Last Friday, I picked up a copy of Rumpus’ “50 Most Beautiful” and read it over breakfast. I was initially giddy with excitement — finally I would get to find out who was the fairest of them all! But by the fifth page my building curiosity had imploded. I regret to report that I was underwhelmed.

Let me briefly clear things up before I go any further. My dissatisfaction with Rumpus’ latest issue does not stem from any sort of puritanical moralism; unlike certain Yalies, I’m not “shocked, shocked” that Yale students party, do drugs or engage in dissolute sexual behavior. People do what they do. It’s also no personal grudge — with my unkempt beard and unwavering Euripides fixation, I certainly wasn’t expecting to make the “50 Most.”

While I’m adding disclaimers, let’s take offense off the table, too. I was not per se offended by this issue’s content — although one could certainly criticize the very premise of the “50 Most.” That would entail a separate conversation, one about the ethics of a beauty list in the abstract; ranking people based on looks alone is obviously shallow and is probably always a bad idea. But the Rumpus list, I think, is an exception. The magazine is quasi-satirical and poses as a fringe tabloid. Its “50 Most” list is framed as a tell-all rather than as a beauty pageant.

So what scandalized me? Nothing! And that’s my point. That’s what really bothered me. The profiles were shockingly tame and offensively repetitive, with few exceptions. Each “50 Most” profile read like a (slightly) lewder version of a LinkedIn profile. You get your standard framing: X person is really hot. Unimaginably hot. Moving on: What do they do on campus? What clubs or fraternities are they a part of? Next: What’s their daily grind? What do they look for in a date? Where will they be interning this summer? Then finis. When I finally put the magazine down, I simply couldn’t believe it. These were the 50 most beautiful people at Yale! And I had no interest in meeting any of them! What was wrong with me?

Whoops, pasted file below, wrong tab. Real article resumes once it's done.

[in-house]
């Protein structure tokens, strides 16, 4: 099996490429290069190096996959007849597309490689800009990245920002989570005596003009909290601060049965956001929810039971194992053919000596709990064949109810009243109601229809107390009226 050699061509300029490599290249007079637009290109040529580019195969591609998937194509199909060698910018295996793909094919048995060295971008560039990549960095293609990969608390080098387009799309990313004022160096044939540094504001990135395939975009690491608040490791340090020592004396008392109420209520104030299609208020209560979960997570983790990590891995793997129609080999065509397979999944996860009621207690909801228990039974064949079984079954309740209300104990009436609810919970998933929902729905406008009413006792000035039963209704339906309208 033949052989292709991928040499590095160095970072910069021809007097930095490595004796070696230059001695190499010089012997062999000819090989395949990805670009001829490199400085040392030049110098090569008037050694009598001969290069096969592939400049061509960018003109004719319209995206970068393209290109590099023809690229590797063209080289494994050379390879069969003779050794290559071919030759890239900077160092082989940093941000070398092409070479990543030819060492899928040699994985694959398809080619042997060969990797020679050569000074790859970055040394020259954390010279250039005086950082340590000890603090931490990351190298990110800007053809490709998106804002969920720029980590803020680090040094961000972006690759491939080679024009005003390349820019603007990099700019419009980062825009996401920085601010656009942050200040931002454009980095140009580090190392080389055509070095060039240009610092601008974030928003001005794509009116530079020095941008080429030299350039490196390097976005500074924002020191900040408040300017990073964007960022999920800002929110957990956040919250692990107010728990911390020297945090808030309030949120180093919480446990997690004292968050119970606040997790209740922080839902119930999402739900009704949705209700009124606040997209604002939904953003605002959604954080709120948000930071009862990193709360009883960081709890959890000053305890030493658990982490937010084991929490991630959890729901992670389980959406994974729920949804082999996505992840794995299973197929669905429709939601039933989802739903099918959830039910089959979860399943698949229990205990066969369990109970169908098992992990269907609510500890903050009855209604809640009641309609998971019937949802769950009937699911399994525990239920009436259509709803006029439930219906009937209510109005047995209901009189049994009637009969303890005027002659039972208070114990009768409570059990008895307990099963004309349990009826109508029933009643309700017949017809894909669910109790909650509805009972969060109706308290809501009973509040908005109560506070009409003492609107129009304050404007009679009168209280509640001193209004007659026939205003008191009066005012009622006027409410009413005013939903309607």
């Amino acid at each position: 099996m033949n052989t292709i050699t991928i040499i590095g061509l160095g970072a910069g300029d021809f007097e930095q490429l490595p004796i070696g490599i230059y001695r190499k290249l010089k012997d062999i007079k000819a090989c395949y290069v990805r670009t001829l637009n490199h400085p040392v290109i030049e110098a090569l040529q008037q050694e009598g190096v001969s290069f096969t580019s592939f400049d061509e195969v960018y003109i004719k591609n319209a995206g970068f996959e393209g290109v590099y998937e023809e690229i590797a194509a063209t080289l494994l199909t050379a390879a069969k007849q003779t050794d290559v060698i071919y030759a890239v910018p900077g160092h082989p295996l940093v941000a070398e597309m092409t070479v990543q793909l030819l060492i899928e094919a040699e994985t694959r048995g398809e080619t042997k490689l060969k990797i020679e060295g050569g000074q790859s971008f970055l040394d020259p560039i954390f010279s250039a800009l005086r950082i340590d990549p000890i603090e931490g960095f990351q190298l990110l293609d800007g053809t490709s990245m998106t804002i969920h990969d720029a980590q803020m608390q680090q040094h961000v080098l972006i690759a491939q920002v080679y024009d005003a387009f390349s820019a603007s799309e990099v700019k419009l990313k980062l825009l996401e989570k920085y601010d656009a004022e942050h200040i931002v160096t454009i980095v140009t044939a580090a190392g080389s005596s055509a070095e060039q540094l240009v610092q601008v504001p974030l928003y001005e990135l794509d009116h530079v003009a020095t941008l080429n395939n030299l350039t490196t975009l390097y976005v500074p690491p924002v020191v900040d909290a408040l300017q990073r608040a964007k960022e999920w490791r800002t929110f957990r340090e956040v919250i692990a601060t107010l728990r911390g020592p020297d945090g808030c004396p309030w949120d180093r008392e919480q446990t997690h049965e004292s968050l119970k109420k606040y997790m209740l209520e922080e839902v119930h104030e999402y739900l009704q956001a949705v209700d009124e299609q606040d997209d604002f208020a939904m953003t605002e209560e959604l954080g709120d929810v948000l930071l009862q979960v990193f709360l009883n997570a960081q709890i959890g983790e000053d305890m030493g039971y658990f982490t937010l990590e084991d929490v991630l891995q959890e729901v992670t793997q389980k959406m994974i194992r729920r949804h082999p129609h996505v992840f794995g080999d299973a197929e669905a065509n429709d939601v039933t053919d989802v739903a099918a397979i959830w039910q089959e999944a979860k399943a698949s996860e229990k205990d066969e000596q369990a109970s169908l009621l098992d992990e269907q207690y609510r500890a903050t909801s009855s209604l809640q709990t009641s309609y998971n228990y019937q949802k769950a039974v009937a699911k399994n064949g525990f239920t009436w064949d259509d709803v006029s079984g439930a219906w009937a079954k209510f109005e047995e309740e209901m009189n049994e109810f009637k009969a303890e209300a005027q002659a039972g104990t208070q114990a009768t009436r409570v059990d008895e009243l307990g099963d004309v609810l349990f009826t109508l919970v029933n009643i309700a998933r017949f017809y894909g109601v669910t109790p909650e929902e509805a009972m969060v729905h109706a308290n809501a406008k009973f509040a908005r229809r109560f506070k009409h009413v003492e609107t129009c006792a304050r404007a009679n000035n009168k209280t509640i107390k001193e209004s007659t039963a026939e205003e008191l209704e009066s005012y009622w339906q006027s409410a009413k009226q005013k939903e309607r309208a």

Well, something went wrong, somewhere. And I don’t think it was on my part. I’m pretty sure that Rumpus slipped up. And I believe their failure to be more exciting, titillating and scandalizing constitutes a serious abdication of journalistic responsibility. It’s not that they did not speak truth to power; it’s that they did not speak truth, full stop. This term’s “50 Most” could have been so much more. It could have accomplished something real. Satire and tabloids — right along with the bawdy, scatological humor and appetite for scandal that define them — are real art forms. They have actual literary — dare I say civic — purposes and merits.

Humor can humanize. Tabloids can transfigure. A morning spent reading the “50 Most” should be a morning spent peering into the souls of 50 strangers, with ample dirty jokes thrown in along the way. It should give us the chance to learn all the strange, interesting and scandalous tidbits about these “beautiful people” that only Rumpus can extract for us. And no two interviews should be alike. This was a rare chance for Yalies to write something interesting — or shocking, or tragic or romantic — about 50 other human beings. And all we got this time around was the journalistic equivalent of an hour on Instagram.

Which brings me to my broader point: We have become boring. This banality of content is by no means the exclusive province of Rumpus. It would be deeply unfair to pin this all on backs of the hardworking Rumpus staff, who have done really exciting work in the past. Just look at the often-cautious version of satire put out by The Yale Record, and the similar caution exhibited by a number of Yale’s comedy groups. If this trend represents the tastes and demands of consumers — in this case, of students, the implications should trouble us. A large number of Yale students seem to like bland humor. We are not funny.

Some might say that this aversion to bawdy comedy and tabloid scandal is a product of political correctness. They may have a point; norms of political correctness can certainly have a chilling effect on humor. But I think the “banal turn” in Yale’s gossip rags points to a far deeper problem: the side effects of the soul-sucking conformity that pervades everything on this campus. When one part of people’s lives is forced into a LinkedIn mold, the other parts follow in Canada Goose step. The evil of banality plagues Yale. Rumpus has the potential to stop the infection. It takes pride in being “the only magazine at Yale about stuff at Yale.” I hope next year’s “50 Most” lives up to that credo.

Gabriel Groz is a sophomore in Jonathan Edwards College. Contact him at gabriel.groz@yale.edu .